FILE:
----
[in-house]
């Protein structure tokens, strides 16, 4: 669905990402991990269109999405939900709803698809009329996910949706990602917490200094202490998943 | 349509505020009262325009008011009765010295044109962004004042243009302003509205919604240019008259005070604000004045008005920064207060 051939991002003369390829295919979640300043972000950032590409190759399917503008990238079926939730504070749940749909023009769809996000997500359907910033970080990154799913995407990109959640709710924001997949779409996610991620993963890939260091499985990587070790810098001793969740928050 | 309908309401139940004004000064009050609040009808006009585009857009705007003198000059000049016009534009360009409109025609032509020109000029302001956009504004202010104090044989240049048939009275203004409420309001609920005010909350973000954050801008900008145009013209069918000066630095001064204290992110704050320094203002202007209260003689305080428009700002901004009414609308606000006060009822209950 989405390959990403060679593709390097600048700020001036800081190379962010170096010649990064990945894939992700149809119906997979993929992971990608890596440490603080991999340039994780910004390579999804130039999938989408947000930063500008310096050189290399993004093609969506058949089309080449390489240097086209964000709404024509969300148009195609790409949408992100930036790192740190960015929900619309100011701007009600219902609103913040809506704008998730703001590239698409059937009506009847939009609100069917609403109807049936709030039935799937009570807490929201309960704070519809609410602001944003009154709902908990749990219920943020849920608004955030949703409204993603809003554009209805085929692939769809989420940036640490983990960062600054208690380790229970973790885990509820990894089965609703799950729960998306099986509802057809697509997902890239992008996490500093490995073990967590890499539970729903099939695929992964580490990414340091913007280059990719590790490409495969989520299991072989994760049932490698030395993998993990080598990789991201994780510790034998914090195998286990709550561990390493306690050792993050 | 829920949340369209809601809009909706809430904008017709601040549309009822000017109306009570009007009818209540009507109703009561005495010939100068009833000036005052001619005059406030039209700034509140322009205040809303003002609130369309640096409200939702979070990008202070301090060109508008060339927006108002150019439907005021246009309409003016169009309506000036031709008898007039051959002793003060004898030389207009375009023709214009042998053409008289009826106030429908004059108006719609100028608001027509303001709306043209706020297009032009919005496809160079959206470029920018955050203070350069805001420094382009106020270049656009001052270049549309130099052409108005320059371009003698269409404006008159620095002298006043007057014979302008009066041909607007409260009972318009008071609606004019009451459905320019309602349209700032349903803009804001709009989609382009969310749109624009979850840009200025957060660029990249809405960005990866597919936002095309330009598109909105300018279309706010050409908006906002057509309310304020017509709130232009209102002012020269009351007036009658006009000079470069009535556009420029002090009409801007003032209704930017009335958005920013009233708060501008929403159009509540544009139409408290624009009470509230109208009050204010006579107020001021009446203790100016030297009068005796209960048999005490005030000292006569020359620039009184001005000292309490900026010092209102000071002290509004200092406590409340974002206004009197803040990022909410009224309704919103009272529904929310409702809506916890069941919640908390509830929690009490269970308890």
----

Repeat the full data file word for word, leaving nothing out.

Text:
[in-house]
């Protein structure tokens, strides 16, 4: 669905990402991990269109999405939900709803698809009329996910949706990602917490200094202490998943 | 349509505020009262325009008011009765010295044109962004004042243009302003509205919604240019008259005070604000004045008005920064207060 051939991002003369390829295919979640300043972000950032590409190759399917503008990238079926939730504070749940749909023009769809996000997500359907910033970080990154799913995407990109959640709710924001997949779409996610991620993963890939260091499985990587070790810098001793969740928050 | 309908309401139940004004000064009050609040009808006009585009857009705007003198000059000049016009534009360009409109025609032509020109000029302001956009504004202010104090044989240049048939009275203004409420309001609920005010909350973000954050801008900008145009013209069918000066630095001064204290992110704050320094203002202007209260003689305080428009700002901004009414609308606000006060009822209950 989405390959990403060679593709390097600048700020001036800081190379962010170096010649990064990945894939992700149809119906997979993929992971990608890596440490603080991999340039994780910004390579999804130039999938989408947000930063500008310096050189290399993004093609969506058949089309080449390489240097086209964000709404024509969300148009195609790409949408992100930036790192740190960015929900619309100011701007009600219902609103913040809506704008998730703001590239698409059937009506009847939009609100069917609403109807049936709030039935799937009570807490929201309960704070519809609410602001944003009154709902908990749990219920943020849920608004955030949703409204993603809003554009209805085929692939769809989420940036640490983990960062600054208690380790229970973790885990509820990894089965609703799950729960998306099986509802057809697509997902890239992008996490500093490995073990967590890499539970729903099939695929992964580490990414340091913007280059990719590790490409495969989520299991072989994760049932490698030395993998993990080598990789991201994780510790034998914090195998286990709550561990390493306690050792993050 | 829920949340369209809601809009909706809430904008017709601040549309009822000017109306009570009007009818209540009507109703009561005495010939100068009833000036005052001619005059406030039209700034509140322009205040809303003002609130369309640096409200939702979070990008202070301090060109508008060339927006108002150019439907005021246009309409003016169009309506000036031709008898007039051959002793003060004898030389207009375009023709214009042998053409008289009826106030429908004059108006719609100028608001027509303001709306043209706020297009032009919005496809160079959206470029920018955050203070350069805001420094382009106020270049656009001052270049549309130099052409108005320059371009003698269409404006008159620095002298006043007057014979302008009066041909607007409260009972318009008071609606004019009451459905320019309602349209700032349903803009804001709009989609382009969310749109624009979850840009200025957060660029990249809405960005990866597919936002095309330009598109909105300018279309706010050409908006906002057509309310304020017509709130232009209102002012020269009351007036009658006009000079470069009535556009420029002090009409801007003032209704930017009335958005920013009233708060501008929403159009509540544009139409408290624009009470509230109208009050204010006579107020001021009446203790100016030297009068005796209960048999005490005030000292006569020359620039009184001005000292309490900026010092209102000071002290509004200092406590409340974002206004009197803040990022909410009224309704919103009272529904929310409702809506916890069941919640908390509830929690009490269970308890």